Tuesday, September 29, 2015

What the heck is that? Muscadine

Suddenly they are everywhere.  Well, maybe not everywhere, but at a lot of places.  

Could muscadines, aka swamp grapes, be the Next Big Produce Thing?

Here are some muscadines at a produce stand in the South Bronx. 

Surrounded by fruit stand mainstays like bananas, strawberries and oranges, and Latino neighborhood mainstays like papayas, plantains and two kinds of avocados (one of which, the large tasteless green kind, labeled "Domin" for Dominican, perhaps a slander) were the muscadines: small purplish fruit, a bit smaller and rounder than Damson or Italian Prune plums in the primo real estate of the center square. 

I have also been seeing muscadines all over Chinatown. Here they are at one stand in Chinatown, next to longans, grapes and starfruit.

 And here they are at Sarah's Fruit Stand in Union Square.

I have a poor track record of produce prognostication - that is, guessing which obscure produce items will cross over. I wouldn't have plucked muscadines off the chorus line.

Muscadines are grapes that are native to the United States, specifically its hot, swampy South, where most grape varieties would plead uncle. They are a fruit with many nicknames, including "America's first grape." Sir Walter Raleigh described muscadines in glowing terms way back in 1584 when he encountered them growing along the Outer Banks in 1584. Southerners have been making jellies, sauces and - most importantly - wine, ever since.

Muscadines grow in clusters, but the clusters are much looser than the tight bunches of other grapes. 

They are harvested one by one, not in bunches. And they are big by grape standards, so it's easy to mistake them for small plums, as you would for the fruit in the opening photo.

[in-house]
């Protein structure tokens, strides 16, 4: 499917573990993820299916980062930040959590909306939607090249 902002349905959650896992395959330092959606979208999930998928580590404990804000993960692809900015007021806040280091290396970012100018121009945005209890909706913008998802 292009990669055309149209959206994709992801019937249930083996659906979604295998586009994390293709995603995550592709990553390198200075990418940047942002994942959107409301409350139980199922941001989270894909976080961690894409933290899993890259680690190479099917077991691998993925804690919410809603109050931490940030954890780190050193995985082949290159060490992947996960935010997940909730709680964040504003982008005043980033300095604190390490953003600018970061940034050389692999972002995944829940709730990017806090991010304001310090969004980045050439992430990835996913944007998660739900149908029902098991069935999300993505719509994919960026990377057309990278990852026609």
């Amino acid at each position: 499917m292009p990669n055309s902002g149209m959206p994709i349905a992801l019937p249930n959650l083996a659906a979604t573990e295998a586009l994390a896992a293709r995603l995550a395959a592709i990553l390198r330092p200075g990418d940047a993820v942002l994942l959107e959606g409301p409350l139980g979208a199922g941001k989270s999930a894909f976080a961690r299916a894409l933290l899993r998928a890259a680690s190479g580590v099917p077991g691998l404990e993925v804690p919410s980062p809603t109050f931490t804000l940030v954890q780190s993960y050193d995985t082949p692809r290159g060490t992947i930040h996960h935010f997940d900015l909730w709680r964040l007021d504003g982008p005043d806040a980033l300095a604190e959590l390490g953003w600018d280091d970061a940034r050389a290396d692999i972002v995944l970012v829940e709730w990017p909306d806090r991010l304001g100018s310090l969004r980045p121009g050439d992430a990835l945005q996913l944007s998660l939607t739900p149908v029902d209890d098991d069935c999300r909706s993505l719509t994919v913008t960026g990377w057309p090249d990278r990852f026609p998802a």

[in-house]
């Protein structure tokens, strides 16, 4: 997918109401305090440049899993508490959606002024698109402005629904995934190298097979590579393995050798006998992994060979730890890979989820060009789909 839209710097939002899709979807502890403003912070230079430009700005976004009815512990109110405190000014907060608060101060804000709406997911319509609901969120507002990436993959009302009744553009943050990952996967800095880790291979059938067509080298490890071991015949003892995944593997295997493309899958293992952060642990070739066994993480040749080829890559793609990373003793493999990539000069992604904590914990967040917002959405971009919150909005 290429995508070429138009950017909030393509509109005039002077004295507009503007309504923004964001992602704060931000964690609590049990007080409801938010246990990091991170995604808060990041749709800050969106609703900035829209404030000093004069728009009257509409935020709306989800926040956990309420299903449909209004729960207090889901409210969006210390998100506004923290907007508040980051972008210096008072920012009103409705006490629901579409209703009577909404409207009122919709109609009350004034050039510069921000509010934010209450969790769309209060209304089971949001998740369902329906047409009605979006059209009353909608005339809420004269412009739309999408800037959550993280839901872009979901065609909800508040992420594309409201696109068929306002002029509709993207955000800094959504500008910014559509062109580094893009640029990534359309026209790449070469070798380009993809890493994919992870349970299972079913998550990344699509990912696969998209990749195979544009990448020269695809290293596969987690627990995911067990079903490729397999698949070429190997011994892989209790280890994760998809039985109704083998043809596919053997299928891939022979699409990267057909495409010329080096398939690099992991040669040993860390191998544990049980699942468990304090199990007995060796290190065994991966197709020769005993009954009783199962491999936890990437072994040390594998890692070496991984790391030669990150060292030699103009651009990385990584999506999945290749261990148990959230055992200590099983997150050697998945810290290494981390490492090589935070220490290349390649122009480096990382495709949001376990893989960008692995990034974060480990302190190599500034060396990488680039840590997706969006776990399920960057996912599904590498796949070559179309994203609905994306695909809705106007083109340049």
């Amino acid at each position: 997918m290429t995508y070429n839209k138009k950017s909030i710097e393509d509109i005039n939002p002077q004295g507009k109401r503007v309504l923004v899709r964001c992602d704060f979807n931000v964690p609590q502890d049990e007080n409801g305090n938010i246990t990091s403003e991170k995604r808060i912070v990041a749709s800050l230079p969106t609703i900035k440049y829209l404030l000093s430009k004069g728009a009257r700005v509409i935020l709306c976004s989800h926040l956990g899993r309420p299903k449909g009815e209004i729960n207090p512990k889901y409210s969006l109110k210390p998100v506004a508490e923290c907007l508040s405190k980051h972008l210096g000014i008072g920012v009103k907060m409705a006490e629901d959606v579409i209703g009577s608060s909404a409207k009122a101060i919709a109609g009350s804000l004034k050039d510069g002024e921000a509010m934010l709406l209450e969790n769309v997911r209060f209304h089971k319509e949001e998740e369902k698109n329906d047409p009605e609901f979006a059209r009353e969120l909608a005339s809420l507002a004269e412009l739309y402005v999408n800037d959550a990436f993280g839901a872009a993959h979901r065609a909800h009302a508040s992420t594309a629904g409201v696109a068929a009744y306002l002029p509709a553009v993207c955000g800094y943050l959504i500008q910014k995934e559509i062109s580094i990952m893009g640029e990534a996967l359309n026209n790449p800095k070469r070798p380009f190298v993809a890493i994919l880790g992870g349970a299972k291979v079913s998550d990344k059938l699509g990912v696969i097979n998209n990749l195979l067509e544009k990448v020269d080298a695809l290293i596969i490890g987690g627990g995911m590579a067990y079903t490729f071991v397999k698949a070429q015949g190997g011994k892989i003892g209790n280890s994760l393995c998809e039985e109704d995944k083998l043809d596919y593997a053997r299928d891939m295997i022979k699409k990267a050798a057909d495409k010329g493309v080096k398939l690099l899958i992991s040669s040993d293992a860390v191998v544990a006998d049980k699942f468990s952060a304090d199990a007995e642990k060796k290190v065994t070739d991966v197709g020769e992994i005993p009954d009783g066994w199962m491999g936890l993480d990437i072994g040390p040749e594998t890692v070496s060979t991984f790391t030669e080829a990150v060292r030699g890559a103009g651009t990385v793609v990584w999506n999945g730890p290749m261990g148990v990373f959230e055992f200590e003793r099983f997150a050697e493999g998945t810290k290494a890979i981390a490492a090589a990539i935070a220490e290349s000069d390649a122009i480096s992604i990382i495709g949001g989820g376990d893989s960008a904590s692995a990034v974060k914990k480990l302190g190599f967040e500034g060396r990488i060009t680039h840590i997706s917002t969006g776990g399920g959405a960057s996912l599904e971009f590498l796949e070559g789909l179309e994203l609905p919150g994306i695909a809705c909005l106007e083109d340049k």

Photo credit: grapeseedextract.com
Muscadines, like most deeply colored fruit, have impressive antioxidant levels, and are especially high in resveratrol and ellagic acid. M.D. Journals (special Carolinas edition, natch) says, "A single 1 cup serving of muscadine grapes would more than double the average person's antioxidant intake." This could explain some of the fruit's newfound popularity. In the South, there is also a certain folk celebration of the fruit in the South, especially for old-time muscadine hull pies and wine.

On the "con" side, however, are two inescapable attributes: seeds and thick skins. In this country, seeds are generally considered a nuisance by most fruit consumers (and the corporations that predict and shape consumers' behavior). When was the last time you saw watermelon with seeds, for example?

Thick skin is a different matter: even though I have no quarrel with baked potato and kabocha peels, I am annoyed by the muscadines' thick skins. (I'm pretty tolerant of seeds). But muscadine lovers work around the problem.

Ozzy of Sarah's fruit stand is one enthusiast. "I love them!" he said. His technique is to bite into the muscadine and suck out the pulp, which he then discards. He doesn't mind the seeds, but as he says, "I'm Turkish, so I don't think fruit shouldn't have seeds."

He throws out the skins, but as muscadines grow in popularity, I imagine a secondary market for the discarded skins. Added to smoothies for the nutritional power? Harnessed for agricultural disease resistance? Organic clothing dye? Touted addition to makeup and shampoos?

Or maybe it's just time to bake up some extra muscadine hull pie.

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